“Patient advocacy” groups have a unique power on Capitol Hill. They claim to represent the true voice of constituents, untainted by special interest bias. Politicians and the Food and Drug Administration use their endorsements as reflective of genuine public support.
But a new study shows that nearly all of these patient advocacy groups are captured by the drug industry.
David Hilzenrath at the Project on Government Oversight (POGO) reports that at least 39 of 42 patient advocacy groups who participated in discussions with the FDA over agency review processes for prescription drugs received funding from pharmaceutical companies. And at least 15 have representatives of drug or biotechnology companies on their governing boards.
The study is particularly notable now because Congress is poised to pass the 21st Century Cures Act, which trades temporary additional funding for the National Institutes of Health and the FDA for permanent weakening of the FDA’s approval process. Over 1,400 lobbyists have been working on this bill, which would be a major financial boon to the drug and medical device industries.
Patient advocacy groups have factored heavily into the lobbying effort. According to an analysis from research group Avalere in December 2014, 43 percent of public comments on the House version of the bill were from patient advocacy groups.
But those groups are not necessarily independent, POGO warns.
For instance, the National Health Council, a group that calls itself “The United Patient Voice” and has advocated before the FDA for faster drug approvals, includes on its board of directors leaders of the two main trade groups for the drug industry — Pharmaceutical Research and Manufacturers of America (PhRMA), and Biotechnology Innovation Organization (BIO) – along with executives from drug companies Sanofi, Johnson & Johnson, and Alkermes. PhRMA gave the National Health Council $1.2 million in 2014; in all, 77 percent of its funding came from the pharmaceutical and biotech industries, according to POGO. Its “Policy Action Team” also has a PhMRA representative on it, along with an employee of Johnson & Johnson.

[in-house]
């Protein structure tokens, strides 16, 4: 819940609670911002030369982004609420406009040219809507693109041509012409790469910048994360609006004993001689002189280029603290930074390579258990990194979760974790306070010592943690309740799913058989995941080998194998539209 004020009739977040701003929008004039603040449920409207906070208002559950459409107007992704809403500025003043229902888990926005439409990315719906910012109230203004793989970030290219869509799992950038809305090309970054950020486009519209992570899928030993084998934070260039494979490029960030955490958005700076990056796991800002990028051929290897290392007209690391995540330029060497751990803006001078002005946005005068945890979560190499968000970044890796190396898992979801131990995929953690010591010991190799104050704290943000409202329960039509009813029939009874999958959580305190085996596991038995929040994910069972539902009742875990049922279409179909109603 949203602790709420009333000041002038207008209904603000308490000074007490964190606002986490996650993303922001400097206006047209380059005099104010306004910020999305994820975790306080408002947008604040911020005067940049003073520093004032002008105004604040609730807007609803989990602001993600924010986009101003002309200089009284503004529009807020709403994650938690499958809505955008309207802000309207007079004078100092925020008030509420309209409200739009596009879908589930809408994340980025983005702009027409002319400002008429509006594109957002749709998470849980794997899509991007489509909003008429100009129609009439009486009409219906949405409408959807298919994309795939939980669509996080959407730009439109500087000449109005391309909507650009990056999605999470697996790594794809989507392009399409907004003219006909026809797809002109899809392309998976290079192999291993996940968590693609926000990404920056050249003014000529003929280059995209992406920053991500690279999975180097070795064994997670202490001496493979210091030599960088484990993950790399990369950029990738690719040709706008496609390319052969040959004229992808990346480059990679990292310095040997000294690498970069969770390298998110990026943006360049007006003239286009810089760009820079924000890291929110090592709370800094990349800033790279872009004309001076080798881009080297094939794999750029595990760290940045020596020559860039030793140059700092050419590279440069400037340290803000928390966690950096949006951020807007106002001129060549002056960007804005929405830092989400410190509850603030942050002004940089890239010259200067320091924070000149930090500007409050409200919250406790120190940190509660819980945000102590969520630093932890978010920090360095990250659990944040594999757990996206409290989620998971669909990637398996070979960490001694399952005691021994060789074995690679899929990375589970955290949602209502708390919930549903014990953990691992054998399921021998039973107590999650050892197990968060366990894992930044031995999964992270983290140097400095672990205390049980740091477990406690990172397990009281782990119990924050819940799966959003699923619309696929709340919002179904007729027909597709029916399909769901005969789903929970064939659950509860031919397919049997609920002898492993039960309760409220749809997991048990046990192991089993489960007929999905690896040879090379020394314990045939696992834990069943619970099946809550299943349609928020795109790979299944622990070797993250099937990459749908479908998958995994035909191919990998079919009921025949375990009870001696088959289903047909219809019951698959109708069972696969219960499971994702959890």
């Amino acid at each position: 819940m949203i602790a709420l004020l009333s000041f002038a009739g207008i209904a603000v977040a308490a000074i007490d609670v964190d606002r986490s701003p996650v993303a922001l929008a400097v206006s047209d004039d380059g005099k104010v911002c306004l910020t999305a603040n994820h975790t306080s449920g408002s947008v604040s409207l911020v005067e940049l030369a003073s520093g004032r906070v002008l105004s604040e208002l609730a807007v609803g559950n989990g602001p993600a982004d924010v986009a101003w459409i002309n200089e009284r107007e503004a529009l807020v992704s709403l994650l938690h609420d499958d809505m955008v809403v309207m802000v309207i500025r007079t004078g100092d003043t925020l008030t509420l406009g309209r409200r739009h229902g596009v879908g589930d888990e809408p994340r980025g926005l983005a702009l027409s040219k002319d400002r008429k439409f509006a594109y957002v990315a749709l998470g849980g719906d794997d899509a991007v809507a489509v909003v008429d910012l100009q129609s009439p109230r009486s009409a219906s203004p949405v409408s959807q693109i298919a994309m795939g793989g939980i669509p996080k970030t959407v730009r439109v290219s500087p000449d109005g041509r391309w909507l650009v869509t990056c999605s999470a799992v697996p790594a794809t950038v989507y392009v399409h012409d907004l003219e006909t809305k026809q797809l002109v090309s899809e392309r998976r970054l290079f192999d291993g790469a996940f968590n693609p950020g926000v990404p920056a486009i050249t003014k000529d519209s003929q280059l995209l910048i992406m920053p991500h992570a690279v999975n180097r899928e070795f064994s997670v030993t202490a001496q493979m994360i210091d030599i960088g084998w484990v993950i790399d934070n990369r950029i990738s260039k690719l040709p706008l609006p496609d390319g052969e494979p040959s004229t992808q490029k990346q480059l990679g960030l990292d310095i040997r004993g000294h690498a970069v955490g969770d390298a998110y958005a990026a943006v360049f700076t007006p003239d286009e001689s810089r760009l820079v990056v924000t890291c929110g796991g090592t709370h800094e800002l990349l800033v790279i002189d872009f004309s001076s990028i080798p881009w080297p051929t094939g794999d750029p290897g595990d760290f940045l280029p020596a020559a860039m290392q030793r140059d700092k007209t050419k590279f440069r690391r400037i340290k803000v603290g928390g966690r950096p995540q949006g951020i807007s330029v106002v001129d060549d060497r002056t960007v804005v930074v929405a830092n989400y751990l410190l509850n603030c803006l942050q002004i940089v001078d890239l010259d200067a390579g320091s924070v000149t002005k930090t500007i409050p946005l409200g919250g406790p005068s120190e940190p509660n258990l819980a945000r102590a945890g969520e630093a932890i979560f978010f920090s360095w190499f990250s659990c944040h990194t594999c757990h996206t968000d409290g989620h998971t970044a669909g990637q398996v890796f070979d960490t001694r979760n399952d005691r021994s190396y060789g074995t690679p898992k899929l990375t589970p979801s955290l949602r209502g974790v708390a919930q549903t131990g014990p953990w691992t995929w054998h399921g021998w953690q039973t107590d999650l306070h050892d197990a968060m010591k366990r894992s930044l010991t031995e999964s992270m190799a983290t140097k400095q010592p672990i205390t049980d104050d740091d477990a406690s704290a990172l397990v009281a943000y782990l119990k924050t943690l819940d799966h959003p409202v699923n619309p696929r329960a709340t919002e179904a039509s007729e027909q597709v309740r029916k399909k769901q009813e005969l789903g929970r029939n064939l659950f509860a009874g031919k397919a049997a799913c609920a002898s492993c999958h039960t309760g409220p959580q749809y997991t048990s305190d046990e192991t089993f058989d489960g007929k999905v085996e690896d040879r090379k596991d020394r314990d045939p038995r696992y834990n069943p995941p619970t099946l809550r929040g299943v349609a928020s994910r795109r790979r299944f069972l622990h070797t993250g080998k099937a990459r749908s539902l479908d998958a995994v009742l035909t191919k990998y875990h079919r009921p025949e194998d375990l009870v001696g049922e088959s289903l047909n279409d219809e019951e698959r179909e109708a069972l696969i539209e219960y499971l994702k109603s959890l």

Pfizer, the drug company giant, even listed the National Health Council as a “Trade Association Membership” on its lobbying forms.
Another group, the Leukemia and Lymphoma Society, received at least $1 million in funding from Bristol-Myers Squibb, Celgene, Genentech, Gilead, Novartis, Pharmacyclics/Janssen, and Takeda Oncology. Joseph Kelley, a vice president of government affairs (which typically means lead lobbyist) for Eli Lilly, sits on the Leukemia and Lymphoma Society board, along with Bristol-Myers Squibb executive Renzo Canetta, and Dana Callow of PAREXEL, a liaison to drug companies on clinical trials.
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It is only our naivety that has us expect it to be any different. It is ever thus when you get close to the centre of power.
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